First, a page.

With the new plantings we have used rootstock and clones that are best suited to the characteristics of this micro-area, also inserting shoots that are grafted with buds selected from the winery, among which are shoots taken from branches of an antique Sangiovese vine that still clings to an old dry stone wall.

In the daily management of the vineyards we seek a balance between the manual tradition we’ve inherited and modern techniques acquired over time, but always with respect for the environment that hosts us.

The manual viticulture we practice, combined with minimal use of phytosanitary products, favours maximum biodiversity on our lands. The organic certification for which we have recently applied will thus become a simple declaration of what we have always practiced in this work.

We are attentive to the soil and avoid excessively trampling it. We’re attentive to the regulation of rainwater so that we don’t waste a drop. We are attentive to the maintenance of wild herbs to the point of sowing those that are beneficial to the habitat, just as we are attentive to the maintenance of the bordering hedges that help to protect the vineyards. Fertilisation, when it is necessary, is done with manure and is targeted and localised. Whereas phytosanitary treatments consist of copper and sulphur derivatives, as well as resistance inductors, which promote the development of the vines’ natural defenses to protect them from pathogenic microorganisms such as blight, powdery mildew and botrytis.
The practices we’ve adopted for cultivation of the vines add to the favourable, local conditions of the area, where mixed planting allows for alternation between woods, olive groves, meadows and fields of grain. This is a very important factor in fostering the coexistence of many different types of insects in an optimum environment that allows us to avoid the use of insecticides to protect the crops.

The last element, no less important to obtaining a sustainable, quality production, is the hands on work we dedicate to the leafy structures of the vines: selecting them on the basis of size, number and position relative to the grapes is the driving force behind bringing the grapes to the best maturation.

All of this represents our way of working the vineyards in order to offer you a product that is authentic in every way.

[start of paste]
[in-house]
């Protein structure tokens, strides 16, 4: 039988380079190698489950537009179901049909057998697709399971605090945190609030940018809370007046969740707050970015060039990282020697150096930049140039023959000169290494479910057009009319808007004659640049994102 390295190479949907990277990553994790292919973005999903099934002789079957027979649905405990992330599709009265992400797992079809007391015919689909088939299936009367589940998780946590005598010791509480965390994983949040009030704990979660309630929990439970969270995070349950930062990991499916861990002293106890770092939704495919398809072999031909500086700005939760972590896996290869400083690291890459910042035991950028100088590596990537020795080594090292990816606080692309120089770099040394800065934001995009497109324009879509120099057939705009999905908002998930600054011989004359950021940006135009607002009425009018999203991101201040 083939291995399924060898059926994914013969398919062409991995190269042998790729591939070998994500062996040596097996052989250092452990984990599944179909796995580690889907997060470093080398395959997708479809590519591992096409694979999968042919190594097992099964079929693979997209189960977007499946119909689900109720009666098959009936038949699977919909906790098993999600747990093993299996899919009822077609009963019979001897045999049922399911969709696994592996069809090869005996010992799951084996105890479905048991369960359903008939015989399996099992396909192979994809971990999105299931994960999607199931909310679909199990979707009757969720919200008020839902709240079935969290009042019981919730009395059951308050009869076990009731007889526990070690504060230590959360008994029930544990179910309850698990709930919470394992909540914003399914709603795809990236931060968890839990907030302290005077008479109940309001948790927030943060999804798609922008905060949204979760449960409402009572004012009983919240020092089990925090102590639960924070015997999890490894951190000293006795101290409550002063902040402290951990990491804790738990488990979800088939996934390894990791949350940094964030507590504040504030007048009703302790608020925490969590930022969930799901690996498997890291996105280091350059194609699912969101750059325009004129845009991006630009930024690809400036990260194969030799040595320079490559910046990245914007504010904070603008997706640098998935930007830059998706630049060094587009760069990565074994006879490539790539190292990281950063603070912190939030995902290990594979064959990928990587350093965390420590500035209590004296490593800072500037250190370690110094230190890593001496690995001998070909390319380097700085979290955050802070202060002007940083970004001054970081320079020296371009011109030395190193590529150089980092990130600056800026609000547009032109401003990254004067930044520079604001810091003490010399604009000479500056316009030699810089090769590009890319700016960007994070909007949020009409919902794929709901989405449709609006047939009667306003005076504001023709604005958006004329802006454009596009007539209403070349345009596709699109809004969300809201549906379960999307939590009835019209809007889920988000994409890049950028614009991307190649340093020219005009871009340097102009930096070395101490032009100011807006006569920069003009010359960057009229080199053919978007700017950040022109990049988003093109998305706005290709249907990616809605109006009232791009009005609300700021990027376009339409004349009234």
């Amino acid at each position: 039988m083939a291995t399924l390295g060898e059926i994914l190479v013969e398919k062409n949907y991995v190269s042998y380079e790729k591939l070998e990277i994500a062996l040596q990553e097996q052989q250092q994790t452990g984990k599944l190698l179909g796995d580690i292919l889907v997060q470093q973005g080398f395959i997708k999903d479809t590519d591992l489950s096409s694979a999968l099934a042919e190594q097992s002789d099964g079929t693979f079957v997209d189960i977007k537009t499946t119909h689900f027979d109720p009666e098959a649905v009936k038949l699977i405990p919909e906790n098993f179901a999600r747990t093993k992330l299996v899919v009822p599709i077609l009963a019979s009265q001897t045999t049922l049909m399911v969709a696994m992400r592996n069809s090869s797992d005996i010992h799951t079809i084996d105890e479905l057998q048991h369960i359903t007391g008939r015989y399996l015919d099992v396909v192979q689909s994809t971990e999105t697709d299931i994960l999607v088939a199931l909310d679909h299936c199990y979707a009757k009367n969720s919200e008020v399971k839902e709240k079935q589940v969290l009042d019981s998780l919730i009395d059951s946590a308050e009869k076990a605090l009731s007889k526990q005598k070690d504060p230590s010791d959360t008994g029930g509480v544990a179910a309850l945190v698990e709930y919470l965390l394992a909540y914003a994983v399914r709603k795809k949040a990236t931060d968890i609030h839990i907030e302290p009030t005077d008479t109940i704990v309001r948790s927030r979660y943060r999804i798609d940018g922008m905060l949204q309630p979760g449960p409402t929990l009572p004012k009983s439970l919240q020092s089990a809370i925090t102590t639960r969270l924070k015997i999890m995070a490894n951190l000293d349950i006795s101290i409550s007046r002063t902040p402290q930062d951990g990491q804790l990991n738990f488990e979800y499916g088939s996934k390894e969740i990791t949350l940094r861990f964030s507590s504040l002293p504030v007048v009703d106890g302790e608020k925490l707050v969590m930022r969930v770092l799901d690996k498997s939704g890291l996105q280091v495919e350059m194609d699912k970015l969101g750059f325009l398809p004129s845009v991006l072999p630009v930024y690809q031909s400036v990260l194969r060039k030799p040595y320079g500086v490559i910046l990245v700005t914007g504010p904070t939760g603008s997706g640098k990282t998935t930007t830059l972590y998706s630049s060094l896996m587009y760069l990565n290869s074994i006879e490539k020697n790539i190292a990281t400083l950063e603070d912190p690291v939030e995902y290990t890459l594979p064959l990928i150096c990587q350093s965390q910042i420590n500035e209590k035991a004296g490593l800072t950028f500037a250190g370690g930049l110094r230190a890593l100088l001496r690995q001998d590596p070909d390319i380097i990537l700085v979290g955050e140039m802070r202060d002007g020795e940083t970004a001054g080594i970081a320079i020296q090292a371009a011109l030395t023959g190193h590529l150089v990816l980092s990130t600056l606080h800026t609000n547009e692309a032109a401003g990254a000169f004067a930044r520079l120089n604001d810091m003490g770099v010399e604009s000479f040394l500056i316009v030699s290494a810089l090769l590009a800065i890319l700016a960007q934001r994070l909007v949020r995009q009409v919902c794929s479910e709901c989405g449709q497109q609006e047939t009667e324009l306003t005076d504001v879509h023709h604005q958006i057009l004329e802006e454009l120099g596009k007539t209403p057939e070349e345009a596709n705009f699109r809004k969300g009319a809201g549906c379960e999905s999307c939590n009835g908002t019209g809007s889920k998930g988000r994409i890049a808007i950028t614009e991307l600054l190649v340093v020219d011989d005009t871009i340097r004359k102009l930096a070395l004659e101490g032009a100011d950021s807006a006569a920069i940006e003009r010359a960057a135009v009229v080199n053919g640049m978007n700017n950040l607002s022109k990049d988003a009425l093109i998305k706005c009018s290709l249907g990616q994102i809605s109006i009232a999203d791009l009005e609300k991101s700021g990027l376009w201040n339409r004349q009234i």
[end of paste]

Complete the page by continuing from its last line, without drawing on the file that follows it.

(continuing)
The cantina is the place where the work undertaken in the vineyards is fulfilled, and for this we fully devote ourselves to all phases of transformation, knowing that every year will have a different character from the others and that this will be reflected in the final result, while remaining faithful to the particular organoleptic and sensory qualities of each wine.

The grapes are picked by hand and placed in small baskets that are taken to the cantina within a brief period of time.

The first task is selecting the grapes on the basis of their size. This is followed by stemming and sorting of the grapes so that only those that are of just the right maturity will be gently crushed and the fermentation process will begin. The fermentations are natural. Grapes used for wines that are refined in wood are fermented in controlled temperature steel vats, while grapes that produce “TROCCOLONE” are fermented in terra cotta amphorae. The distinctive feature of the production of Il Troccolone is that even the stages following fermentation occur in amphorae. The wines Capitoni and Frasi, on the other hand, are refined in French oak; large barrels for the Sangiovese and barriques for the Merlot. The collection is replenished every year with about 10% of new wood and the typology is chosen on the basis of the characteristics of the wine of that vintage year.

Vinification, refining, bottling and bottle ageing all take place in our cantina and are personally overseen by us.

Book Your Tasting

Having guests is pure pleasure for us! If they’re interested, we will happily accompany them to the vineyards to show them the work we’re doing at the time.